5. ^ Demis Hassabis rating card at FIDE
  6. ^ Demis Hassabis: the secretive computer boffin with the £400 million brain Daily Telegraph 2014-01-28
  7. ^ Exclusive interview: meet Demis Hassabis, London's megamind who just sold his company to Google for £400m Evening Standard 2014-01-31
  8. ^ Lunch with the FT: Demis Hassabis Financial Times 2015-01-30
  9. ^ a b Samuel Gibbs. "Demis Hassabis: 15 facts about the DeepMind Technologies founder". the Guardian. Retrieved 31 July 2015. 
  10. ^ "Exclusive interview: meet Demis Hassabis, London's megamind who just sold his company to Google for £400m". London Evening Standard. 31 January 2014. Retrieved 16 March 2016. 
  11. ^ Game plays politics with your PC, BBC, Alfred Hermida, 3 September 2003 retrieved 2011-04-29
  12. ^ Nature Commentary
  13. ^ Hassabis, D.; Kumaran, D.; Vann, S. D.; Maguire, E. A. (2007). "Patients with hippocampal amnesia cannot imagine new experiences" (PDF). Proceedings of the National Academy of Sciences 104 (5): 1726–31. doi:10.1073/pnas.0610561104. PMC 1773058. PMID 17229836. 
  14. ^ Hassabis, D.; Kumaran, D.; Maguire, E. A. (2007). "Using Imagination to Understand the Neural Basis of Episodic Memory". Journal of Neuroscience 27 (52): 14365–14374. doi:10.1523/JNEUROSCI.4549-07.2007. PMC 2571957. PMID 18160644. 
  15. ^ Hassabis, D.; Maguire, E. A. (2007). "Deconstructing episodic memory with construction". Trends in Cognitive Sciences 11 (7): 299–306. doi:10.1016/j.tics.2007.05.001. PMID 17548229. 
  16. ^ "Amnesiacs May Be Cut Off From Past and Future Alike". The New York Times. 23 January 2007. 
  17. ^ The News Staff (2007). "BREAKTHROUGH OF THE YEAR: The Runners-Up". Science 318 (5858): 1844a–. doi:10.1126/science.318.5858.1844a. 
  18. ^ Squire, L. R.; Van Der Horst, A. S.; McDuff, S. G. R.; Frascino, J. C.; Hopkins, R. O.; Mauldin, K. N. (2010). "Role of the hippocampus in remembering the past and imagining the future". Proceedings of the National Academy of Sciences 107 (44): 19044–19048. doi:10.1073/pnas.1014391107.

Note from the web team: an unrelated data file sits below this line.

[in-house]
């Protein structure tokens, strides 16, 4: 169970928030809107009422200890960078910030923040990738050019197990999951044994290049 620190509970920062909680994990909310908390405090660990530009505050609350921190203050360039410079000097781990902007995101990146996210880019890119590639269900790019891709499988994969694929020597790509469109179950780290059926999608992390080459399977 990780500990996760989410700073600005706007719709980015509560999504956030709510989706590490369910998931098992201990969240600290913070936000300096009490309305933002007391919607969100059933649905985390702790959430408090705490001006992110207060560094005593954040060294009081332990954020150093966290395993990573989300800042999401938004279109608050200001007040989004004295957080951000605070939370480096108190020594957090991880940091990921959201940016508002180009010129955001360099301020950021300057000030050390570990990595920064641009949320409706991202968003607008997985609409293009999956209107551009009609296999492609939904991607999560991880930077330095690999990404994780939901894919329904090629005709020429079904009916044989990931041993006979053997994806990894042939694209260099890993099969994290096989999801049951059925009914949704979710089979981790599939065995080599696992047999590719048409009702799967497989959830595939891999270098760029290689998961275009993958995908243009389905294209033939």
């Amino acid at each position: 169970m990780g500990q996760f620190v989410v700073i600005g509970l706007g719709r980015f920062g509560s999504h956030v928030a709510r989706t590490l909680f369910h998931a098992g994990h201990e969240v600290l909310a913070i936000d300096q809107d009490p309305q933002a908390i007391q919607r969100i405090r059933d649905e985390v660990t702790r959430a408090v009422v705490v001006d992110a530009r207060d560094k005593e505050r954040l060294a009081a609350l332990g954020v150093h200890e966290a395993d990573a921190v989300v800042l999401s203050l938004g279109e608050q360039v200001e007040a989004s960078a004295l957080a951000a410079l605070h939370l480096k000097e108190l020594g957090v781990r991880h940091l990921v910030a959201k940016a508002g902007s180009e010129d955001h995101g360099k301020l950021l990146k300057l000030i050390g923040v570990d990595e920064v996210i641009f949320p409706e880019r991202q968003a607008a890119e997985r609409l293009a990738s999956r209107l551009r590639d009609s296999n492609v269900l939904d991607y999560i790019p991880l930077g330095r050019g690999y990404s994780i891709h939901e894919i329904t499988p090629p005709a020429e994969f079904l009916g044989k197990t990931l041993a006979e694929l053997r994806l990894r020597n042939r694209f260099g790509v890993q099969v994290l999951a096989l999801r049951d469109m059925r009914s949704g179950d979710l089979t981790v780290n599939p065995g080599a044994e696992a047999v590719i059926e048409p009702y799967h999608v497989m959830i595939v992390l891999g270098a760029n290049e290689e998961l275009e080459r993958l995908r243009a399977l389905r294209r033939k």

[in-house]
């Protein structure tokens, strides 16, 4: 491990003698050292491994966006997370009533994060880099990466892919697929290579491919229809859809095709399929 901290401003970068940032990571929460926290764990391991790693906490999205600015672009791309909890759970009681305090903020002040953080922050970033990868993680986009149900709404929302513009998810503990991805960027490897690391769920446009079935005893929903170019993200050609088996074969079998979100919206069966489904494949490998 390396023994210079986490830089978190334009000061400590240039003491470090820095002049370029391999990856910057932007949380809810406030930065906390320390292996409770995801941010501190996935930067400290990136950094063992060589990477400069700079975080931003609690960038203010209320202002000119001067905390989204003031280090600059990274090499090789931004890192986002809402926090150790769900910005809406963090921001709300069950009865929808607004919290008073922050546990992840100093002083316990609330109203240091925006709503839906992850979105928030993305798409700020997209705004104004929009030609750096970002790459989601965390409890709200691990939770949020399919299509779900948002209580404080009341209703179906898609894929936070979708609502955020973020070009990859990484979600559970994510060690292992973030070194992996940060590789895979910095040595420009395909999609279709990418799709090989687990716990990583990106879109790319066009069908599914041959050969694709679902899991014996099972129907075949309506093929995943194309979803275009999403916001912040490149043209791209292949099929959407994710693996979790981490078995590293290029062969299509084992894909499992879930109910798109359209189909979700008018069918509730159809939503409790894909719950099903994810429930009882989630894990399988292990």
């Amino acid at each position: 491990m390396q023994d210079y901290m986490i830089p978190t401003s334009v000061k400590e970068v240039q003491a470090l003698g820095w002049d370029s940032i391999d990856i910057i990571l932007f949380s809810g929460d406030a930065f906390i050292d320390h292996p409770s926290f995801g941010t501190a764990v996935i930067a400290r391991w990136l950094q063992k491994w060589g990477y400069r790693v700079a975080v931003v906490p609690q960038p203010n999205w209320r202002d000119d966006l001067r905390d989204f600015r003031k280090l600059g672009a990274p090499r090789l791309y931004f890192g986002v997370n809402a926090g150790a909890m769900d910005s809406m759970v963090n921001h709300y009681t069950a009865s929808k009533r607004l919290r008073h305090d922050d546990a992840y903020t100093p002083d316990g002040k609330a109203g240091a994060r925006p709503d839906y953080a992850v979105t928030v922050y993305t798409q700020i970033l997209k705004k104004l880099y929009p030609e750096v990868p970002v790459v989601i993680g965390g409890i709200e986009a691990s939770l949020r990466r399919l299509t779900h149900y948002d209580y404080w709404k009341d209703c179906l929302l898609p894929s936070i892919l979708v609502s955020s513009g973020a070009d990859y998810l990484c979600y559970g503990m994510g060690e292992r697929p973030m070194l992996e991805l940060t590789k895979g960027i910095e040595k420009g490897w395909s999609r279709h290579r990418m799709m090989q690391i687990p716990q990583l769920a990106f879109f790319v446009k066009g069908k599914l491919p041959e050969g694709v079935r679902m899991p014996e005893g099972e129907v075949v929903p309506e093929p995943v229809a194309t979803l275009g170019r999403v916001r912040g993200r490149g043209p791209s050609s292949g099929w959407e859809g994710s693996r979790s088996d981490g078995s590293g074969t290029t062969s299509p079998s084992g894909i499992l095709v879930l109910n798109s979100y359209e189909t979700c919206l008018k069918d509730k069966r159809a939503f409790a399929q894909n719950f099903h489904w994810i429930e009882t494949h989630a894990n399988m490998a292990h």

19. ^ Maguire, E. A.; Hassabis, D. (2011). "Role of the hippocampus in imagination and future thinking". Proceedings of the National Academy of Sciences 108 (11): E39. doi:10.1073/pnas.1018876108. 
  20. ^ Squire, L. R.; McDuff, S. G.; Frascino, J. C. (2011). "Reply to Maguire and Hassabis: Autobiographical memory and future imagining". Proceedings of the National Academy of Sciences 108 (11): E40. doi:10.1073/pnas.1019643108. 
  21. ^ Samuel Gibbs. "Google buys UK artificial intelligence startup Deepmind for £400m". the Guardian. Retrieved 31 July 2015. 
  22. ^ "Google buys UK artificial intelligence start-up DeepMind". BBC News. Retrieved 31 July 2015. 
  23. ^ Liz Gannes. "Exclusive: Google to Buy Artificial Intelligence Startup DeepMind for $400M". Re/code. Retrieved 31 July 2015. 
  24. ^ Mnih, V; Kavukcuoglu, K; Silver, D; Rusu, A. A.; Veness, J; Bellemare, M. G.; Graves, A; Riedmiller, M; Fidjeland, A. K.; Ostrovski, G; Petersen, S; Beattie, C; Sadik, A; Antonoglou, I; King, H; Kumaran, D; Wierstra, D; Legg, S; Hassabis, D (2015). "Human-level control through deep reinforcement learning". Nature 518 (7540): 529–33. doi:10.1038/nature14236. PMID 25719670. 
  25. ^ Schölkopf, B (2015). "Artificial intelligence: Learning to see and act". Nature 518 (7540): 486–7. doi:10.1038/518486a. PMID 25719660. 
  26. ^ Gibney, E (2015). "Deep Mind algorithm beats people at classic video games". Nature 518 (7540): 465–6. doi:10.1038/518465a. PMID 25719643. 
  27. ^ "Google achieves AI 'breakthrough' by beating Go champion". BBC News. 
  28. ^
  29. ^ "Player Profile demis_hassabis". Retrieved 2014-01-28. 
  30. ^ Steve Boxer. "Child prodigy stands by originality". the Guardian. Retrieved 31 July 2015. 
  31. ^ "Acclaimed Neuroscientist and Google DeepMind founder wins Royal Society Mullard Award". 
  32. ^ "The Wired Smart List 2013". Wired UK. Retrieved 31 July 2015. 
  33. ^ "Leading the way: Top 20 Londoners in The 1000 power list". Evening Standard. 16 October 2014. 
  34. ^ "FT Top 50".